Stages in the development of plant disease

The term disease cycle is used to describe the relationship between pathogen and host. The events in a disease cycle involve the survival of pathogen during periods that are not favorable for disease development, inoculation, penetration, establishment of infection, colonization, growth and reproduction of the pathogen, and over seasoning of the pathogen.


The process whereby a pathogen comes in contact with the host is called inoculation. Inoculation include fallowing things.

i) The inoculum: It is a sample of microbes that can initiate infection.

ii) The source of inoculum: It consists of the plant debris or soil on which the inoculum has over seasoned. Some times it comes from infected parts of the crop or plant.

iii) Inoculum dispersal: Inoculum are usually disseminated by wind, water, soil, plant parts or by a vectors, some times human beings.

a) Dissemination by wind: The spores of many pathogens are disseminated by the wind. sometimes, the diseased plant parts help dissemination of diseases. 

b) Dissemination by water: The disease like wart disease of potato, caused by Synchytrium endobiotichum is disseminated from one field to another through irrigation or flood water. Many bacterial disease disseminate by splashing rain drops.

c) Dissemination by insects: Insects act as important agents in the spread of plant diseases. Anumber of viral diseases are disseminated by insects like leaf hoppers, mealy bugs and aphids. Some insects are carrier of inoculum while feeding.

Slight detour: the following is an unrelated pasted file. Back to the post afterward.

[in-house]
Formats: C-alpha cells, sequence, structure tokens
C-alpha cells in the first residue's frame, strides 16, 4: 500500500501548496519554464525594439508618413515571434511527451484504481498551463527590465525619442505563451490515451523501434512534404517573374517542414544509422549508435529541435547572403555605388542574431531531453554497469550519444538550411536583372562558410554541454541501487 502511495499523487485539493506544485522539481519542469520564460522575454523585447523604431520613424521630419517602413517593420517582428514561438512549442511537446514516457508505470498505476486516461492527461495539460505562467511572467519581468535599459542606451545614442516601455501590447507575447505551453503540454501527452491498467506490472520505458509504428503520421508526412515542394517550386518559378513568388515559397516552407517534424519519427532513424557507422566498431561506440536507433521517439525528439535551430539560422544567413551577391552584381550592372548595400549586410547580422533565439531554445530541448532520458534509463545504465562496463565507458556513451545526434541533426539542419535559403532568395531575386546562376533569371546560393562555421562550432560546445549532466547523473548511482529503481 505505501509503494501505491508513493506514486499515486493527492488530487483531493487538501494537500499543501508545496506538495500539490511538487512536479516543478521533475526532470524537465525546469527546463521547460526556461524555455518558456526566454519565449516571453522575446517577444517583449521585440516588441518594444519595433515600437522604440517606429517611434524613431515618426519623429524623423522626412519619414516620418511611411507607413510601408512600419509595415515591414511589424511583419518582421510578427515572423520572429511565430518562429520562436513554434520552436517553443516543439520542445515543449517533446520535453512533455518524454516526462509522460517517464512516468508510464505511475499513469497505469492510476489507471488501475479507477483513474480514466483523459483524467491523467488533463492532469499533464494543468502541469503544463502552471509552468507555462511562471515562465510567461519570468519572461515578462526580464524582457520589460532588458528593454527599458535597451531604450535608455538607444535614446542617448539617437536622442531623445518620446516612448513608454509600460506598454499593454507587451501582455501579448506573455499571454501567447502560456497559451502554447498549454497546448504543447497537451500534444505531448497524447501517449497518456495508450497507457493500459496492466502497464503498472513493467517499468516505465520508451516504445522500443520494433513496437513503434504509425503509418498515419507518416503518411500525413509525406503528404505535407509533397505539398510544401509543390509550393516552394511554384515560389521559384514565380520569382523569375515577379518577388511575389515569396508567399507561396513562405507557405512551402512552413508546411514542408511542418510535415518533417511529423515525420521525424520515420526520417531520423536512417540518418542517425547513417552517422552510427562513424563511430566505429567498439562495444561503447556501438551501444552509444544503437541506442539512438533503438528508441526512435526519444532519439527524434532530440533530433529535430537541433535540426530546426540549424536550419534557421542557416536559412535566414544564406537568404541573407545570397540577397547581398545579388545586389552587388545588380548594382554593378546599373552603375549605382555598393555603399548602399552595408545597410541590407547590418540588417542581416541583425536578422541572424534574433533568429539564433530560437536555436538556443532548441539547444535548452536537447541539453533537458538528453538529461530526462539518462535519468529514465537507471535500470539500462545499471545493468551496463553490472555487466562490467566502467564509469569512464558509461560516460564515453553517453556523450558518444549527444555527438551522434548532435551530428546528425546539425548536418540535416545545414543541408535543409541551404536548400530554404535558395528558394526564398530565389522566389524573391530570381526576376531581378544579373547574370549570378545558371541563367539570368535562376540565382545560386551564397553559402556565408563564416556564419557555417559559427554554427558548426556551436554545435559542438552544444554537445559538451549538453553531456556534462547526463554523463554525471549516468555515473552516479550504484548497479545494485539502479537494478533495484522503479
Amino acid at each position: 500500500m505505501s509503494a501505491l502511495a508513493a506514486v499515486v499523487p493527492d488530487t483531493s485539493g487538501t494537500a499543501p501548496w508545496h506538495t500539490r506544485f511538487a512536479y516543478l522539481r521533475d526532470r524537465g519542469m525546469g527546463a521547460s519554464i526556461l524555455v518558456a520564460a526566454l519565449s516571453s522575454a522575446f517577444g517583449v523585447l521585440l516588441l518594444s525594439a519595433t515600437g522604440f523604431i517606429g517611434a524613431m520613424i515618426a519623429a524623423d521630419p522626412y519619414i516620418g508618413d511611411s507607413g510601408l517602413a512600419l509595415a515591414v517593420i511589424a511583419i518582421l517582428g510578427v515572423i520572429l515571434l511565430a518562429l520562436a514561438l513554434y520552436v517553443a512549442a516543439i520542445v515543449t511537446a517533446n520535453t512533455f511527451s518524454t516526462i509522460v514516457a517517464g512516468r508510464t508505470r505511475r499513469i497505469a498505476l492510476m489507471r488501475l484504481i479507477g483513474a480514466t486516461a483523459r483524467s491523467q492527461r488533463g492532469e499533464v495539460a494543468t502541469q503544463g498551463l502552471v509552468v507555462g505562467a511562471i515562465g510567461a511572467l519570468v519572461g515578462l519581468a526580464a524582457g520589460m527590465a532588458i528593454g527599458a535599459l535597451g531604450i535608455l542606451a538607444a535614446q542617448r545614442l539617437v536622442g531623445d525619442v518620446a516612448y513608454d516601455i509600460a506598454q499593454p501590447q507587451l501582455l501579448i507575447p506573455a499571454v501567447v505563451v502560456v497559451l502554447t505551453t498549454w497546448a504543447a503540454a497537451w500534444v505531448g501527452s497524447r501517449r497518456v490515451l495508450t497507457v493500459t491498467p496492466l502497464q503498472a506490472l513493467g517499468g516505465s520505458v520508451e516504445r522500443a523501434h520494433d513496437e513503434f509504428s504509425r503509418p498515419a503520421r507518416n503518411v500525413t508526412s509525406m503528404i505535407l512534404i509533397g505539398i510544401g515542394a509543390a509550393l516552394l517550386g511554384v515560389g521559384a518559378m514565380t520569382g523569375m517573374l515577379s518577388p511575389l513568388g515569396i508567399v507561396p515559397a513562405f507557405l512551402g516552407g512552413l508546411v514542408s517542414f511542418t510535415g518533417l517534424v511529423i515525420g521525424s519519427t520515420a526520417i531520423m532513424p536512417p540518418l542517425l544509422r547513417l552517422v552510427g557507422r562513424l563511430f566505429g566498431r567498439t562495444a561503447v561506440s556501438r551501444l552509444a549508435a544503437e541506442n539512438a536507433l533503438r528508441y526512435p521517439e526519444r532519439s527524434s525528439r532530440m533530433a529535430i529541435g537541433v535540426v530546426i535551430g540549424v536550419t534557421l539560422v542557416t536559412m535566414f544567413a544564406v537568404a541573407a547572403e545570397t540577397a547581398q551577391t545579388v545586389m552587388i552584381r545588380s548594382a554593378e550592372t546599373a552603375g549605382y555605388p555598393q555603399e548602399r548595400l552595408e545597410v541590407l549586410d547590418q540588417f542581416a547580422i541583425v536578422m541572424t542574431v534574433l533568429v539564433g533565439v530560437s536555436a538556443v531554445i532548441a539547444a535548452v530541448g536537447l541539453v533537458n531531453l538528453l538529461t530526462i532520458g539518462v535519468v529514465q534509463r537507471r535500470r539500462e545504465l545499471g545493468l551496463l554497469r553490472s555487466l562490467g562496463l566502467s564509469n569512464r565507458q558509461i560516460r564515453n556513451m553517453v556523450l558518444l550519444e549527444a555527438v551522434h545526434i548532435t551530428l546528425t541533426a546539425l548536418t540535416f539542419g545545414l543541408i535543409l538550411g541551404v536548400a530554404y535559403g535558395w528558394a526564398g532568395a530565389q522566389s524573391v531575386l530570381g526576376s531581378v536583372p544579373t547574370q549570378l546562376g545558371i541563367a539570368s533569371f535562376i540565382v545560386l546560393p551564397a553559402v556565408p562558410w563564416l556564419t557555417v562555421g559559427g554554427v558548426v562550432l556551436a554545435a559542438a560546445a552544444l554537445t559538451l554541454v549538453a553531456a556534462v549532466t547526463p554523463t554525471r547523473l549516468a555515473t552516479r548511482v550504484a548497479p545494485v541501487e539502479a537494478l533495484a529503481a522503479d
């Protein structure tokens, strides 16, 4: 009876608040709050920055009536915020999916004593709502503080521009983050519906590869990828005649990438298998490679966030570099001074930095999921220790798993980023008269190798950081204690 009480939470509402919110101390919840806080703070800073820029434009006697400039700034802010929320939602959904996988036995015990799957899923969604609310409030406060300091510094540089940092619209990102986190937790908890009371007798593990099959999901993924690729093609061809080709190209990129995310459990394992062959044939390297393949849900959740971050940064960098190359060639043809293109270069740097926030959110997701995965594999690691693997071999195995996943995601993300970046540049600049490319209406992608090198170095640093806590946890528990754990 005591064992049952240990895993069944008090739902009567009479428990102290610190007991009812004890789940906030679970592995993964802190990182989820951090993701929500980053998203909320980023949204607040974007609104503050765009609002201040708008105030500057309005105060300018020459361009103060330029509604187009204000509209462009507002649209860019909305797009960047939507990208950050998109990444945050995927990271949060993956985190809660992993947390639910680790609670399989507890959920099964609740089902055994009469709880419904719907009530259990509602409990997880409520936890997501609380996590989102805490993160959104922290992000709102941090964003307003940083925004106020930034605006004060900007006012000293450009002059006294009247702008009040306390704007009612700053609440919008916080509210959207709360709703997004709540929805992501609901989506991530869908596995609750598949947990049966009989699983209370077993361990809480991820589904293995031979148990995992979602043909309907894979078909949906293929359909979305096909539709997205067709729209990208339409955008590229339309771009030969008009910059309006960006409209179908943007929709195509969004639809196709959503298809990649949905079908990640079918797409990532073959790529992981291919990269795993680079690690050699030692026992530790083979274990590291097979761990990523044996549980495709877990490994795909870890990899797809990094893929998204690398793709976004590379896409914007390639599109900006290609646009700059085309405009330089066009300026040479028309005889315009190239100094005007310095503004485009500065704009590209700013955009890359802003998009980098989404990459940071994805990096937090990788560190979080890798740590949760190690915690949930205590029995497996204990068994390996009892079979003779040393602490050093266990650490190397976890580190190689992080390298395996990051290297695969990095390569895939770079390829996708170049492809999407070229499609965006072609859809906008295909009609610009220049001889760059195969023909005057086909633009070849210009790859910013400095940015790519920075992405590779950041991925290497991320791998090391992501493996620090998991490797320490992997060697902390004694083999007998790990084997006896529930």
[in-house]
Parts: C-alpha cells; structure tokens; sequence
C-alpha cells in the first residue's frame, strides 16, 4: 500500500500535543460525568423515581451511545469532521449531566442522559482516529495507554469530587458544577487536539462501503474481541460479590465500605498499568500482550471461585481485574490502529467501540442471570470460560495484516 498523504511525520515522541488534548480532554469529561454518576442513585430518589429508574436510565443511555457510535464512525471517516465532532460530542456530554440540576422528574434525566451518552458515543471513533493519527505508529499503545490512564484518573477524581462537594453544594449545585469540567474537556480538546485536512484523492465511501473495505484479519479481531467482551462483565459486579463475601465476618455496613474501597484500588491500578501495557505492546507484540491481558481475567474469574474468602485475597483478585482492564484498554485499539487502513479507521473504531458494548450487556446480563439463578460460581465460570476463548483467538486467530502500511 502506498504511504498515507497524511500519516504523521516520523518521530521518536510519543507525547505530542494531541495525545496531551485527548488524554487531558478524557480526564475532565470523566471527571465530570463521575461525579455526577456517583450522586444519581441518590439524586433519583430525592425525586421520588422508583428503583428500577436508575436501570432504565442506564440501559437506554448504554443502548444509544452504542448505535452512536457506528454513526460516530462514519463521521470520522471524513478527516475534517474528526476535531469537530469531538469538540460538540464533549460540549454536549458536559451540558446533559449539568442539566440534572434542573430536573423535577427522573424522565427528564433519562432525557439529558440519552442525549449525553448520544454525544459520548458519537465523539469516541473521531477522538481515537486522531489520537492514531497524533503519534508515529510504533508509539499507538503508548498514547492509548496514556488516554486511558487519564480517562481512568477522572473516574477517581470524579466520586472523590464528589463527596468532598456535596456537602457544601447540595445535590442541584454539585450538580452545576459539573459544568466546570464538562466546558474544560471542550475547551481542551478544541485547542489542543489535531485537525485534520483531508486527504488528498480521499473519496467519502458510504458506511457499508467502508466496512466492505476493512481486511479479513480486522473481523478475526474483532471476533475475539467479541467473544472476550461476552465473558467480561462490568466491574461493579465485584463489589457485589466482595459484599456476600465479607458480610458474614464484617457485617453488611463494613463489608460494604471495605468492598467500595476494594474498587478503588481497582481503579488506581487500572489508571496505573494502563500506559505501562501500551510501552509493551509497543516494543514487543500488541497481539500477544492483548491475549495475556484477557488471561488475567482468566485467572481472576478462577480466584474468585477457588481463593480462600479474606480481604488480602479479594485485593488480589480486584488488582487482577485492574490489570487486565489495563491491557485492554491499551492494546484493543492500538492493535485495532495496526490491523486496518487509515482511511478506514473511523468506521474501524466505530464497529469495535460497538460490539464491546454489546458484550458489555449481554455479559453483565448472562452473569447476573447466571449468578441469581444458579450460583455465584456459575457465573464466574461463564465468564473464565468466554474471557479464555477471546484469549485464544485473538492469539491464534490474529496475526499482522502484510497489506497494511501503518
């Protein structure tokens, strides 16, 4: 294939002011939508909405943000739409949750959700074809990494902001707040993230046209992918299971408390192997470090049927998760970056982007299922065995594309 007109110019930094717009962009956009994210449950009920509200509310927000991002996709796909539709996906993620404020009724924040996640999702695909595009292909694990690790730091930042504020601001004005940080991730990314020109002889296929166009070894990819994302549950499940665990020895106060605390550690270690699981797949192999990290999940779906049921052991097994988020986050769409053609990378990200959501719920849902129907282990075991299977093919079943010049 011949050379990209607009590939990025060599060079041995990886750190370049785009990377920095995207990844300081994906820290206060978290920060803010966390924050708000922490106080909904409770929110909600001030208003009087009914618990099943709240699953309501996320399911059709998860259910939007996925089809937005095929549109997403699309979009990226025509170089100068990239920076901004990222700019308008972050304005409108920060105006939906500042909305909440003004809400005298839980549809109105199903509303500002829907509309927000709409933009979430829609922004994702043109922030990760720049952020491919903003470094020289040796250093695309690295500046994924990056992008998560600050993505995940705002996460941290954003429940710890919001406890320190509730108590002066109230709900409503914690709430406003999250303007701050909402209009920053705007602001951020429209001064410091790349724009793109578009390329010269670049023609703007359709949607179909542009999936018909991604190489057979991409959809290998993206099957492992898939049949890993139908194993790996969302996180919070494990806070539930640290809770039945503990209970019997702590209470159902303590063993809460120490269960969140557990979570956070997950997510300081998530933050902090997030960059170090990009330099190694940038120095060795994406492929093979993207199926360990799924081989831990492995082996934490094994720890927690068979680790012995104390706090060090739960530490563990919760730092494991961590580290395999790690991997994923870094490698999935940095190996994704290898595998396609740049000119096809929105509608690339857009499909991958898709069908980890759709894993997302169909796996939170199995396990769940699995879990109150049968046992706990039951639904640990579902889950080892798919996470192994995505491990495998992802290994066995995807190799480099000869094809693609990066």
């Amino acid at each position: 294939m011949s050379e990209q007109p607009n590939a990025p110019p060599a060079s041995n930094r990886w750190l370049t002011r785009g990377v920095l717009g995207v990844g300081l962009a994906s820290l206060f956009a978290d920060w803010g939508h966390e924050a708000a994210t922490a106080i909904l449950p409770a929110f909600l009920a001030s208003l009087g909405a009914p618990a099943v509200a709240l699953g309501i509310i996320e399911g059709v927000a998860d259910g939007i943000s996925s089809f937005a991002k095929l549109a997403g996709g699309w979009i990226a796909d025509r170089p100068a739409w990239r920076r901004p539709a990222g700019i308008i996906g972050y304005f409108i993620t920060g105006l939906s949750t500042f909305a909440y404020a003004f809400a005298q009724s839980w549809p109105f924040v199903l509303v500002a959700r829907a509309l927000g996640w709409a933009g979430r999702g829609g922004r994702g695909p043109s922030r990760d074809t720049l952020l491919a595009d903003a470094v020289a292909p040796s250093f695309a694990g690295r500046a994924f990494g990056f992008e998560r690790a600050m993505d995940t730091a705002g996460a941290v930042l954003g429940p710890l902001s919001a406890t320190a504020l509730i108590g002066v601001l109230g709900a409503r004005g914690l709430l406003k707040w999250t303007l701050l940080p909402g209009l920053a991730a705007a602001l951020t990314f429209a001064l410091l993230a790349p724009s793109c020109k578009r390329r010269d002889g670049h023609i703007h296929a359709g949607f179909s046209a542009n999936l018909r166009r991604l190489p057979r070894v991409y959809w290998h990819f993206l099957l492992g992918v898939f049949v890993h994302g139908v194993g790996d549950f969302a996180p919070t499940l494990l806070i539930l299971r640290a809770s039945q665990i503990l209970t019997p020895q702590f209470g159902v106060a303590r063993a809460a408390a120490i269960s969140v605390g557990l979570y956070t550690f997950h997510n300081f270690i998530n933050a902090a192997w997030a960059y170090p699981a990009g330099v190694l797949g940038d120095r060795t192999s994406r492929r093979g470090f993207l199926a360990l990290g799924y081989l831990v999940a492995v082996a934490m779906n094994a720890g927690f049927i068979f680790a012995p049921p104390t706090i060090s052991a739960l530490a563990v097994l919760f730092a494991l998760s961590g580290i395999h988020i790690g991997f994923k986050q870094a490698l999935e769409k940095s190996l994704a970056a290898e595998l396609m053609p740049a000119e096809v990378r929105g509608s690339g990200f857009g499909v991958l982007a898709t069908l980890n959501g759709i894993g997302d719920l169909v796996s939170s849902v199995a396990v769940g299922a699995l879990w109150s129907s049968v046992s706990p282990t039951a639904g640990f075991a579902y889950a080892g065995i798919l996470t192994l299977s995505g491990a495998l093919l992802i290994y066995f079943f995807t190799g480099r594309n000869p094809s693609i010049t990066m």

d) Dissemination by animals and humans: Certain plant diseases are disseminated by nematodes, snails, birds and other wild animals. Farm animals and unskilled farmers are also disseminate the disease in the farm.

iv) Penetration: For disease to develop, the pathogen must penetrate the suscept, invade tissues and begin to grow. Pathogen may enter plants through wounds, or natural openings, or direct penetration of plant surfaces.

v) Infection and Colonization: After the pathogen has entered the host tissues, it establishes contact with the susceptible cells or tissues and procures nutrients from them. The establishment of the pathogen in the host tissue is called infection. Subsequently, pathogen grows or multiplies, or both, within the plant tissues and colonizes host tissue. During infection, pathogens release in the host a number of biologically active substances that affect the structure of host cells and their physiological processes. As the pathogen continues to grow in the plant, symptoms will begin to appear at a certain time. Many biochemical and physiological changes have usually seen in the plant before symptoms develop. The time between inoculation and symptom development is known as incubation period.

The disease cycle is completed when the pathogen reaches the survival stage. The pathogen numbers in the plant body increases and finally leads to the death of the plant.